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Europeans preferred to Indians

UK employers now prefer hiring citizens from the 10 new EU countries to those from India.

india Updated: Feb 03, 2006 12:40 IST

The British employment market for immigrants is fast changing - employers now prefer hiring citizens from the 10 new countries that joined the European Union in 2004 to those from India or the Commonwealth countries.

In the latest tracking of employment trends by the authoritative Chartered Institute of Personnel and Development (CIPD), the 10 countries - for the first time - have emerged as "a more popular source of migrant labour" than the old EU, Commonwealth or the "rest of world".

The 10 countries that joined the EU on May 1, 2004, - better known as the 'accession states' - are the Czech Republic, Cyprus, Estonia, Hungary, Latvia, Lithuania, Malta, Poland, Slovakia and Slovenia.

The trend has been revealed in the latest edition of CIPD's 'Labour Market Outlook'. The CIPD is the professional body for those involved in the management and development of people in Britain.

"Migrants from the EU accession states are currently the most popular with employers, whether looking for skilled or unskilled workers," the CIPD assessment revealed.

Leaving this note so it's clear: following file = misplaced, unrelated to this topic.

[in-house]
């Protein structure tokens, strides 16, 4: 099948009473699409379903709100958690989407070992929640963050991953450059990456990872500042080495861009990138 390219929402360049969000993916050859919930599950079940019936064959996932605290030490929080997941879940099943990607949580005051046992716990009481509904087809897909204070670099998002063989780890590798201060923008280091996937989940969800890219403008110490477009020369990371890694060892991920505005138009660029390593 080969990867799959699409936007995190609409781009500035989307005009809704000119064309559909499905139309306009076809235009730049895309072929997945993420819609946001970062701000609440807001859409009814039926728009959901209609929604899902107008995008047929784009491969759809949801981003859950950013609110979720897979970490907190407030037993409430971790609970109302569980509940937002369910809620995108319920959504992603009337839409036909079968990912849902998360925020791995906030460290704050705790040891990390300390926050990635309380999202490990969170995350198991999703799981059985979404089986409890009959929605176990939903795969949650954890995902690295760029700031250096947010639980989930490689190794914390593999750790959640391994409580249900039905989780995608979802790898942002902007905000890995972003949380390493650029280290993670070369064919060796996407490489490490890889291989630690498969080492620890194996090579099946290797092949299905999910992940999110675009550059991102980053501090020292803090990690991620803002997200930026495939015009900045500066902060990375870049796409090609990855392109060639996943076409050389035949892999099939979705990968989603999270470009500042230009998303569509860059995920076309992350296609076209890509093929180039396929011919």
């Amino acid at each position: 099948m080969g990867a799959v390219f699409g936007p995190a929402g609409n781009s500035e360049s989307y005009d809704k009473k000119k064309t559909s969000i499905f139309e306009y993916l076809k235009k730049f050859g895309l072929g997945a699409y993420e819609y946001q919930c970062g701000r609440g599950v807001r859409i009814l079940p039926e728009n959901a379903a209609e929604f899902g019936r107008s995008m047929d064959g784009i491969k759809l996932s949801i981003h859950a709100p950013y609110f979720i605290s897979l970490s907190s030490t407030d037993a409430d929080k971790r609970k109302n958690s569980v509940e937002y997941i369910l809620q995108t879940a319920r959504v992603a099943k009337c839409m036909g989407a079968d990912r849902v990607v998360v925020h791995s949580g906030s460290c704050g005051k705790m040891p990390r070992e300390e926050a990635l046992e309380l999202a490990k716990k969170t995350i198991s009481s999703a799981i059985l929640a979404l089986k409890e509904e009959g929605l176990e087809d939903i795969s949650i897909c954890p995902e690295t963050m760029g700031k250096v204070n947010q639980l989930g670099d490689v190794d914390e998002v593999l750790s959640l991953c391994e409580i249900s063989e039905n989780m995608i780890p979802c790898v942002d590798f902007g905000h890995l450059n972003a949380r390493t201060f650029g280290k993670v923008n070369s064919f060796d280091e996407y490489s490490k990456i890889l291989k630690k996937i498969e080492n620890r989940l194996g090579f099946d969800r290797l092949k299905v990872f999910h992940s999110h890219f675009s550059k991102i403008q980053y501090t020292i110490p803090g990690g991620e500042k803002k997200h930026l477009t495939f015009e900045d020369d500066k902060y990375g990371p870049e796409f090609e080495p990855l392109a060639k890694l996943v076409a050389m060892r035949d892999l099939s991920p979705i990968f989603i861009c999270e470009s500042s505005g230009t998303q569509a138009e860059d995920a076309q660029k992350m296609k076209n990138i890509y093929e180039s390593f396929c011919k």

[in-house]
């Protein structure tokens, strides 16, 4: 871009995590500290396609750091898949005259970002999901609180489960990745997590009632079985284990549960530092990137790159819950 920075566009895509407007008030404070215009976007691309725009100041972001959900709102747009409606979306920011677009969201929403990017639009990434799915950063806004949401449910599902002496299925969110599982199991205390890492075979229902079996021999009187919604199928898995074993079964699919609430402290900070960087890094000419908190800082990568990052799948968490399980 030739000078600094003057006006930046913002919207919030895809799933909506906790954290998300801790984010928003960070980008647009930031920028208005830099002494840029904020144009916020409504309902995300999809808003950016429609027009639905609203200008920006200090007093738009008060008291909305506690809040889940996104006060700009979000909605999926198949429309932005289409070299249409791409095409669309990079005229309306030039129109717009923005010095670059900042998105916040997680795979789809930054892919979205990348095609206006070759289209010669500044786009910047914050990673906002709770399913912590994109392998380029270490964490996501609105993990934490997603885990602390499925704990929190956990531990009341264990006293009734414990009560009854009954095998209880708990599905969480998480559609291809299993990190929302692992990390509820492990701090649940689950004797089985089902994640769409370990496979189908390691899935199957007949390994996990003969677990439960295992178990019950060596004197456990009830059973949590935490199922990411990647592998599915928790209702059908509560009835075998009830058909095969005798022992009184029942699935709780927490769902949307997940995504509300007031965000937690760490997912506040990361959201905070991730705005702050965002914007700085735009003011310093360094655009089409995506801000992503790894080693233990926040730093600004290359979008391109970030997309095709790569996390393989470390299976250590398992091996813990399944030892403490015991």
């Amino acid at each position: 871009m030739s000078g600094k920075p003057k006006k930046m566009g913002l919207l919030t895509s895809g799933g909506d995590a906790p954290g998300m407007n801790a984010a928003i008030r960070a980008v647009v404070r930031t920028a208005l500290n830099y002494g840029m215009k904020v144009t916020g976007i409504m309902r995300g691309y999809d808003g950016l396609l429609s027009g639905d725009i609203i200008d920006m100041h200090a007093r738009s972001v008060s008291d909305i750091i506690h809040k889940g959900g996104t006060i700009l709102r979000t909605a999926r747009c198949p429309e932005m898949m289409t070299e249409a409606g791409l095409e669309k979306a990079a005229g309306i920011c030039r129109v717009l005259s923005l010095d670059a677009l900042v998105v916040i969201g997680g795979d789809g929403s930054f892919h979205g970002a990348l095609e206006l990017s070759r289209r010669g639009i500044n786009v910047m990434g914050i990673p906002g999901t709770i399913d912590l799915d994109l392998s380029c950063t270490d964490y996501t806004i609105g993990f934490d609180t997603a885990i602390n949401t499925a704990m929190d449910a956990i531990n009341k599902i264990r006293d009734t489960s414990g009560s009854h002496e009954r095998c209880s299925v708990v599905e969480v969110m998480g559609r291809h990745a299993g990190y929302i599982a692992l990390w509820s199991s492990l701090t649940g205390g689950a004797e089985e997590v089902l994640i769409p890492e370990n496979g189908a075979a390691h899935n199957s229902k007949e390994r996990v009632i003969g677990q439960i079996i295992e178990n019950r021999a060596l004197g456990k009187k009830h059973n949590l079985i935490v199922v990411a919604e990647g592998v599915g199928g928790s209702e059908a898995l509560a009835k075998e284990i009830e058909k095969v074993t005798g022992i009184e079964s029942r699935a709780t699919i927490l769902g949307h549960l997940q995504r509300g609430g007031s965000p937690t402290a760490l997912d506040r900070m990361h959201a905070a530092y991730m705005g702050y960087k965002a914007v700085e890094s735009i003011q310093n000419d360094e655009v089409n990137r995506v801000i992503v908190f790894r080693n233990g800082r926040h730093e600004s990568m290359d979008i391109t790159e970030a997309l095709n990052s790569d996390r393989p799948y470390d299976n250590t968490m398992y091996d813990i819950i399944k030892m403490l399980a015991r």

"This represents a big shift compared to last year's figures, which showed that British employers were most keen to recruit from 'old Europe' and the rest of the world than from the new EU accession states."

After the 10 countries joined the EU, their citizens have the right to work in Britain. Many of them have entered Britain's employment market and bid for jobs along with those from the 'old EU' countries, the Commonwealth countries and the 'rest of the world'.

Owners of Indian and Chinese restaurants have already expressed concern over problems in obtaining work permits for chefs from the Indian sub-continent and China to work in the multi-million-pound food industry.

According to an industry estimate, Indian restaurants alone need at least 20,000 workers a year. Their owners have reportedly been told to employ east Europeans in their kitchens.

The CIPD survey revealed that public sector employers and employers in London and southeast England were the most likely to fill vacancies with migrant workers. It also revealed that many employers were actively soliciting applications from abroad.

"In the case of skilled workers, employers are, not surprisingly, hiring migrants primarily for their skills and qualifications. For less skilled or unskilled migrants, the key attributes sought are work experience, commitment and willingness to work.

"Proficiency in English is considered important by around half of employers of both skilled and non-skilled migrants," the survey revealed.

Almost two in five employers said that the government's proposed new points system for managing migration would be a "bureaucratic barrier to actively recruiting migrant workers".

First Published: Feb 03, 2006 12:38 IST